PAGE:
In Shreve II, exercise 1.8, he walks the reader through proving the derivative of a moment-generating function $\phi$ is equal to the expectation $\mathrm{E}[Xe^{tX}]$; i.e., $$ \phi^\prime(t) = \mathrm{E}[Xe^{tX}]. $$ He does this first assuming $X$ is nonnegative and asks the reader to use the dominated congergence theorem along with the mean value theorem, then asks the reader to prove it for an integrable $X$ by considering the positive and negative parts.

My question is, is all this machinery necessary for this exercise? Assuming $X$ has a density function $f$, I would prove this result by $$ \phi^\prime(t) = \frac{d}{dt}\int_{0}^\infty e^{tx}f(x) dx = \int_{0}^\infty \frac{d}{dt}e^{tx}f(x) dx = \int_{0}^\infty xe^{tx}f(x) dx = \mathrm{E}[Xe^{tX}], $$ where I guess I would have to justify moving the derivative inside the integral (is it enough that $e^{tx}$ is continuous in $t$?)

So, is this more rigorous proof in Shreve just to show it holds if $X$ doesn't have a density? Or perhaps just to practice using the dominated convergence theorem? I wish authors would state the spirit behind their exercises...

  • $\begingroup$ I have two questions: 1) Is X an absolutely continues random variable? 2) What conditions need to be $\frac{d}{dt}\int=\int\frac{d}{dt}$ $\endgroup$ – user16891 Jul 21 '15 at 17:48

As Sherev has said, first let $\varphi(t)=E\left[e^{tX}\right]$ then $$\varphi '(t)=\underset{s\to t}{\mathop{\lim }}\,\frac{\varphi (t)-\varphi (s)}{t-s}=\underset{s\to t}{\mathop{\lim }}\,\frac{E[{{e}^{tX}}]-E[{{e}^{sX}}]}{t-s}=\underset{s\to t}{\mathop{\lim }}\,E\left[ \frac{{{e}^{tX}}-{{e}^{sX}}}{t-s} \right]$$ Sherev continue ,we can choose a sequence of numbers $\{s_n\}_{n=1}^{\infty}$ that converges to $t$ and compute $$\underset{s_n\to t}{\mathop{\lim }}\,E\left[ \frac{{{e}^{tX}}-{{e}^{s_nX}}}{t-s_n} \right]$$ where now we are taking a limit of the expectations of the sequence of random variables. $$Y_n=\frac{{{e}^{tX}}-{{e}^{s_nX}}}{t-s_n}$$ he fixes $\omega\in \Omega$ and by application of Mean Value Theorem concludes $$e^{tX(\omega)}-e^{s_nX(\omega)}=(t-s_n)X(\omega)e^{\theta(\omega )X(\omega)}$$ where $\theta(\omega)$ is a number depending on $\omega$ such that $s_n\leq\theta(\omega)\leq t$.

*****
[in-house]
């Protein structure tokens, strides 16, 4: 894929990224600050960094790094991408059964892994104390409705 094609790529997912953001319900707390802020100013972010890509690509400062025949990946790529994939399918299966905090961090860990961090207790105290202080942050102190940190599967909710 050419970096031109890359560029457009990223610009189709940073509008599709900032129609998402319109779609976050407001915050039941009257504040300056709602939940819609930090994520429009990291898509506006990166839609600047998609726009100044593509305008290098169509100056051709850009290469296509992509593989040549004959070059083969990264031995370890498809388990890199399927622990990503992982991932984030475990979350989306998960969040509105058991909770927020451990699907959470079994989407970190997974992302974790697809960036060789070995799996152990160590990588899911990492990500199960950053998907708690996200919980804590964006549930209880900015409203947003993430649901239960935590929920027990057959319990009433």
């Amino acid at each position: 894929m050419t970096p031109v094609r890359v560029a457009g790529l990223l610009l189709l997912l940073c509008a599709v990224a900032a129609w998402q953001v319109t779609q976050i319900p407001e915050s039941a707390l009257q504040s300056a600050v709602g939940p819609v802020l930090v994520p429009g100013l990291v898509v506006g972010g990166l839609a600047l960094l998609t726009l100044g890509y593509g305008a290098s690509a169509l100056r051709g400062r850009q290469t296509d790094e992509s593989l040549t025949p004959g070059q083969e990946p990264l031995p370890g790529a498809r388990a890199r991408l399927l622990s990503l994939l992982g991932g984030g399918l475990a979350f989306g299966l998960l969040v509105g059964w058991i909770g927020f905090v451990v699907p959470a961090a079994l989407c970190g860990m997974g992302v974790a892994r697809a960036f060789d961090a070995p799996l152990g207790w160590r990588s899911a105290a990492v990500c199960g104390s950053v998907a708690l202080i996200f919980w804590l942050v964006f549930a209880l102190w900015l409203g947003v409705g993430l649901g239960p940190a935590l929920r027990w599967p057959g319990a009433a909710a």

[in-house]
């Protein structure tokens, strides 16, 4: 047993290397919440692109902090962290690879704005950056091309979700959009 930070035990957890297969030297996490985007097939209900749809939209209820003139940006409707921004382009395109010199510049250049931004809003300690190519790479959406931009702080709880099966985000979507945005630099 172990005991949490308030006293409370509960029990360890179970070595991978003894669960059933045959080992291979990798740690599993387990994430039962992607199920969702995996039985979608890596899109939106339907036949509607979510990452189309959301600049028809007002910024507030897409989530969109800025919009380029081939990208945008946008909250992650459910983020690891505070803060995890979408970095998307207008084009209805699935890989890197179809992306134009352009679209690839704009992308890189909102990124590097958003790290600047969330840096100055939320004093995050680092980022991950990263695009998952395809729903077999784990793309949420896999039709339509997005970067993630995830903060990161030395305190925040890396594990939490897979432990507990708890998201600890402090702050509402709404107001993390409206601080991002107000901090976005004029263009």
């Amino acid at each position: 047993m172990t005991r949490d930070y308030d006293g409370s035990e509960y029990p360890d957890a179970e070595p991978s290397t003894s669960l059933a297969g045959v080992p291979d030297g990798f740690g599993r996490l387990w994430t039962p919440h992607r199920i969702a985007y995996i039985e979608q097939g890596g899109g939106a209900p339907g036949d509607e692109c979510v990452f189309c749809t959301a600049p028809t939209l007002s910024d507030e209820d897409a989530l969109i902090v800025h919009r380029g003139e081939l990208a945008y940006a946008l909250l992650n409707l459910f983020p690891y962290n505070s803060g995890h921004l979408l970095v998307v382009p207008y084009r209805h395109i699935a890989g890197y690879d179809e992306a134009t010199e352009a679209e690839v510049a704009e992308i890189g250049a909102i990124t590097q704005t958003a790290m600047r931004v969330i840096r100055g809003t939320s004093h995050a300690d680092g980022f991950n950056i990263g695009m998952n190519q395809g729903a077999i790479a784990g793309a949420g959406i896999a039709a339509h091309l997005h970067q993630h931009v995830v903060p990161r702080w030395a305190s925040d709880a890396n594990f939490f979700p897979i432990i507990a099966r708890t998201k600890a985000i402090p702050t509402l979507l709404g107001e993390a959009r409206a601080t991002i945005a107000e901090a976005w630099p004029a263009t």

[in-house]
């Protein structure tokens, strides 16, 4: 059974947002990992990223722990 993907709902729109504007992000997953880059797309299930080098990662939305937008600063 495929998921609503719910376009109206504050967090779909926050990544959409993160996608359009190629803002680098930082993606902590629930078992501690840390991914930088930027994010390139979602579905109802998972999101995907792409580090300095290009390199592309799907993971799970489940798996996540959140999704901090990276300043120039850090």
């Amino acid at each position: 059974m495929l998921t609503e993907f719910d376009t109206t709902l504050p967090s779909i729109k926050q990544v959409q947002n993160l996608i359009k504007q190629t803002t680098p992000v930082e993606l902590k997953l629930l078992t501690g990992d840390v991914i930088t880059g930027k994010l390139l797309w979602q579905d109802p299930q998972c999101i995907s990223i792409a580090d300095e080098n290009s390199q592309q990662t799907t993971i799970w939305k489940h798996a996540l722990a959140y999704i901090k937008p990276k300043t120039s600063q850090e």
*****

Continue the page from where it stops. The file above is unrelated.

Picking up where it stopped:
$$|Y_n|=\left|\frac{e^{tX(\omega)}-e^{s_nX(\omega)}}{t-s_n}\right|\leq X(\omega) e^{\theta(\omega )X(\omega)}\leq X(\omega) e^{2t\,X(\omega)}$$ So by the Dominated Convergence Theorem we have $$\varphi'(t)=\underset{n\to \infty }{\mathop{\lim }}\,E[{{Y}_{n}}]=E[\underset{n\to \infty }{\mathop{\lim }}\,{{Y}_{n}}]=E[X{{e}^{tX}}]$$

  • $\begingroup$ Thansk for the solution, but I was just wondering why Shreve chose this general route instead of appealing to the much simpler case of continuous random variables. I can only guess that it was to show an application of the relevant theorems and to show the result holds for a general random variable (not necessarily a continuous one). $\endgroup$ – bcf Jul 21 '15 at 19:56
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    $\begingroup$ Actually, how did you obtain the last ineqaility $Xe^{\theta X} \leq Xe^{tX}$? It seems like restricting $s_n \leq t$ may not allow us to assume the equality $\lim_{n \to \infty} \mathrm{E}[Y_n] = \phi^\prime(t)$. OTOH we may still use Dom. Conv. since $|Y_n| \leq Xe^{2t X}$ for all $n$ large enough. $\endgroup$ – bcf Jul 21 '15 at 20:05
  • $\begingroup$ @user16891 How did you know that $\mathbb{E} Xe^{2tX}$ is bounded? $\endgroup$ – metricspace Oct 27 '17 at 4:22

The whole machinery is needed to interchange the integral sign and the derivative.


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